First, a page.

was dangerously unfit himself -- than because I think Democrats should
challenge everywhere a reversal of the slide toward oligarchy would help
most of the people. There's a risk, of course, that Democrats may focus
so much on Moore's peculiar degeneracy they fail to make their best case,
but as Yglesias concludes, "hey, you never know."
Gary Cohn explains the GOP tax plan: "The most excited group out there
are big CEOs": easy to see why, as the main effect is to shore up
the already booming stock market, but Cohn sees more benefits in "the
whole trickle-down through the economy."
It's not just Virginia: Maine has a crucial lesson for Democrats:
"Medicaid expansion ran well ahead of Hillary Clinton, and that serves
as a potent reminder that the Democratic Party's basic bread-and-butter
promise of taxing rich people to provide useful public services is more
popular than the broader Democratic gestalt."
2 ways of reading Trump's objections to the AT&T/Time Warner
merger: Some hints that the Trump administration has surprisingly
found an antitrust case to get interested in, mostly because it involves
their arch-nemesis CNN. Still, would be a good thing if the merger didn't
go through. Last section subtitled "It would be nice to have a trustworthy
But we don't have a president like that. We have a president who lies
constantly, who disregards the norms of American government, who's openly
disdainful of the social function of a free press, and who's set up his
administration in a way that seems to generally sideline expertise while
opening the door to massive financial conflicts of interest.
A simple, boring lesson from Democrats' landslide in Virginia and
beyond: "There is no microtargeting magic -- when you win you do
Being out of power has boosted Democratic enthusiasm, making it easier
to recruit more and better candidates and easier to turn voters out for
lower profile elections. At the same time, Trump is broadly unpopular
nationwide which flips some voters into the D column while anti-inspiring
others to stay home. In an atmosphere like that, a lot of different kinds
of candidates using a lot of different kinds of strategies can win in a
lot of different kinds of places.
Democrats picked up 2 seats in the Georgia state legislature, too.
Notable fact here is that both seats were not only previously held by
Republicans, they were uncontested in 2016. Shows Democrats do better
when they actually run candidates.
Northam's win in the Virginia governor race shows the GOP is in big
What's really at stake in Tuesday's elections.
The real fix for gerrymandering is proportional representation.
The Republican tax plan's original sin: The big corporate tax cut,
especially the idée fixe of reducing the rate from 35% to 20%.
There's simply no way to make that work -- even with what amounts to a
long-term tax increase on middle incomes, which seems to be what
"reform" is adding up to.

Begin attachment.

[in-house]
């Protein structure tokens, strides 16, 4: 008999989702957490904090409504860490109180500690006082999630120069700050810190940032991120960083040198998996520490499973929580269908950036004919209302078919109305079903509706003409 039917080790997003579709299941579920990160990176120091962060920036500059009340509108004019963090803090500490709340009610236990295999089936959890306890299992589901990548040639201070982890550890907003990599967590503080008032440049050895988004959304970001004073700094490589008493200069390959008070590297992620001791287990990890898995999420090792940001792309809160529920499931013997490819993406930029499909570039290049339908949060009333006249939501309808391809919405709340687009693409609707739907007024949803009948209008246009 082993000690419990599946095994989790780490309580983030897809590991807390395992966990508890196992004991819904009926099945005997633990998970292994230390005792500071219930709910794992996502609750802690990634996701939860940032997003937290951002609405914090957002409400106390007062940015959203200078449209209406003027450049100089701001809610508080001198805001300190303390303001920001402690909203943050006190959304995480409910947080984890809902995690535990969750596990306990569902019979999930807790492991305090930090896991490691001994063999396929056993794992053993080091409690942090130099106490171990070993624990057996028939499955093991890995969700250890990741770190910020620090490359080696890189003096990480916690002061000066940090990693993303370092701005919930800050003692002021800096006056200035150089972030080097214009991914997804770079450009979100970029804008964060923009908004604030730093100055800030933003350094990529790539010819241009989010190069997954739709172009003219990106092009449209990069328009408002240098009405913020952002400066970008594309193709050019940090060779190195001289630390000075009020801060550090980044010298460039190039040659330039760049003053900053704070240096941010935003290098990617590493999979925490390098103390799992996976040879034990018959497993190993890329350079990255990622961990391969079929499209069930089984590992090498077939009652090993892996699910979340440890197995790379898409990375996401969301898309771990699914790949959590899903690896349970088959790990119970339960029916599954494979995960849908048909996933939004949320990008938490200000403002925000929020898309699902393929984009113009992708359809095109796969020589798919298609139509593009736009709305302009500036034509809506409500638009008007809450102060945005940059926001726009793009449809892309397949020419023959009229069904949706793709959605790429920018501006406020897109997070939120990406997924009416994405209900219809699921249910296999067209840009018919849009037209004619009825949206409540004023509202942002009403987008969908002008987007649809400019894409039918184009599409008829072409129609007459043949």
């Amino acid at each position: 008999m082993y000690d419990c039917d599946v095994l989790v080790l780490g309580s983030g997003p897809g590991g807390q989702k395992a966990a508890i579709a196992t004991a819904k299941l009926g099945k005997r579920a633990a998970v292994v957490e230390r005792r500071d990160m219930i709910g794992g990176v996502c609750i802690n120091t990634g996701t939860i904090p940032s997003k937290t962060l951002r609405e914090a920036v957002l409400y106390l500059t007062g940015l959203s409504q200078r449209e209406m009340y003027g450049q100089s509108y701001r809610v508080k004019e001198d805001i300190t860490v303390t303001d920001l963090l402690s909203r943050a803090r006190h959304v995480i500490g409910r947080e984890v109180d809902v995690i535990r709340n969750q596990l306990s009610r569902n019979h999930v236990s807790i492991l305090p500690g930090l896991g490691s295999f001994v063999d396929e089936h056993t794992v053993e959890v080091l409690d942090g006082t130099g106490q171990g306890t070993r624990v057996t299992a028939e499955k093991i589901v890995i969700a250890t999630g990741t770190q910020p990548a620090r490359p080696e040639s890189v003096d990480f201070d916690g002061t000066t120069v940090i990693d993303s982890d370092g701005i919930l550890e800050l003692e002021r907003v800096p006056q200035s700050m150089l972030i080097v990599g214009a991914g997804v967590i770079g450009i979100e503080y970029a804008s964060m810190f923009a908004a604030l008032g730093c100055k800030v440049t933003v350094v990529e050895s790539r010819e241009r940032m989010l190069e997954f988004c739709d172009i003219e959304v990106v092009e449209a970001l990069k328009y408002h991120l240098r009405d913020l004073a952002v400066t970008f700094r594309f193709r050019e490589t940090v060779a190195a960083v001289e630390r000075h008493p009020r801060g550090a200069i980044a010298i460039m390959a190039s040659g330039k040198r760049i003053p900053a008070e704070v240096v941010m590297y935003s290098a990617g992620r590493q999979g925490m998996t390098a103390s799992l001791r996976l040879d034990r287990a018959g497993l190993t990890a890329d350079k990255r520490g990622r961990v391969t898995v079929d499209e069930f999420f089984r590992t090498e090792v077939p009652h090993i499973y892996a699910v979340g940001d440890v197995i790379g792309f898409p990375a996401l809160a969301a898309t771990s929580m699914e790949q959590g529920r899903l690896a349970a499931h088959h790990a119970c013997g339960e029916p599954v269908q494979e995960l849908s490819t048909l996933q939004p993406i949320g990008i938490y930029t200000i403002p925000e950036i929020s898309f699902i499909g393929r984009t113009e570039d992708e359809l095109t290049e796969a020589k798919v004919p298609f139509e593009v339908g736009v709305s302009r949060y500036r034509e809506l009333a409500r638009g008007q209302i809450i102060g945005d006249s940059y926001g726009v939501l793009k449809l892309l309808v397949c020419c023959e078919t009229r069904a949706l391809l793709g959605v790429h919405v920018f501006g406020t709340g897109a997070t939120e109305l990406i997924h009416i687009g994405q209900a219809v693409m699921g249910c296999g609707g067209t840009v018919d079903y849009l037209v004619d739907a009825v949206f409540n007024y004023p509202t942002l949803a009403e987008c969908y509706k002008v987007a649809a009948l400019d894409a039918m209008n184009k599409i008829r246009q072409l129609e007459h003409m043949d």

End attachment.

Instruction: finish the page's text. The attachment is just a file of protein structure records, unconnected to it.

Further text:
Anne Applebaum: Trump is part of the Saudi story: As Crown Prince
Mohammed bin Salman consolidates his power base, he's arrested rivals
and charged them with "corruption" -- Applebaum notes that Putin and
Xi have leveled that same charge against their own rivals, and also:
But Trump is also part of the story. By his own example -- through his
disdain for courts and for the media, through his scorn for ethical
norms -- Trump has cast doubt on the Western model. He may even have
encouraged the Saudi prince more directly. Jared Kushner, Trump's
son-in-law, a living embodiment of American nepotism, visited Riyadh
for long talks -- officially to promote Mideast peace, but perhaps
business and politics came up, too -- in the days before the arrest.
The image of two princelings, scheming late into the night, makes a
textbook illustration of the decline of American prestige and American
values, even in a country that is closely allied to the United States.
Still, Saudi Arabia seems to have graduated from the allies that
follow America's lead to become (like Israel) an ally that "wags the
dog" according to its own peculiar logic. See several recent pieces:
Dean Baker: Blaming Inequality on Technology: Sloppy Thinking for the
Educated. Also by Baker (from Sept. 15), a review of Yanis Varoufakis'
Adults in the Room: The Sordid Tale of Greece's Battle Against Austerity
and the Troika.
Katheryn Brightbill: Roy Moore's alleged pursuit of a young girl is the
symptom of a larger problem in evangelical circles.
Nancy Cook: How Flynn -- and the Russia scandal -- landed in the West
Wing: This is amusing:
New Jersey Gov. Chris Christie, the early transition chief for a newly
elected Donald Trump, and his team had deep reservations about Flynn,
fearing the retired three-star Army general who had been ousted from
the Obama administration suffered from poor judgment and espoused
far-out ideas on foreign policy. . . .
But when Christie was fired from his transition perch on Nov. 11 --
replaced by soon-to-be Vice President Mike Pence -- Flynn and former
White House chief strategist Steve Bannon celebrated by tossing binders
full of potential personnel picks, carefully culled by Christie's team,
into trash bins with a sense of ceremonial glee.
Note that Christie's shortlist was long on generals -- in fact, it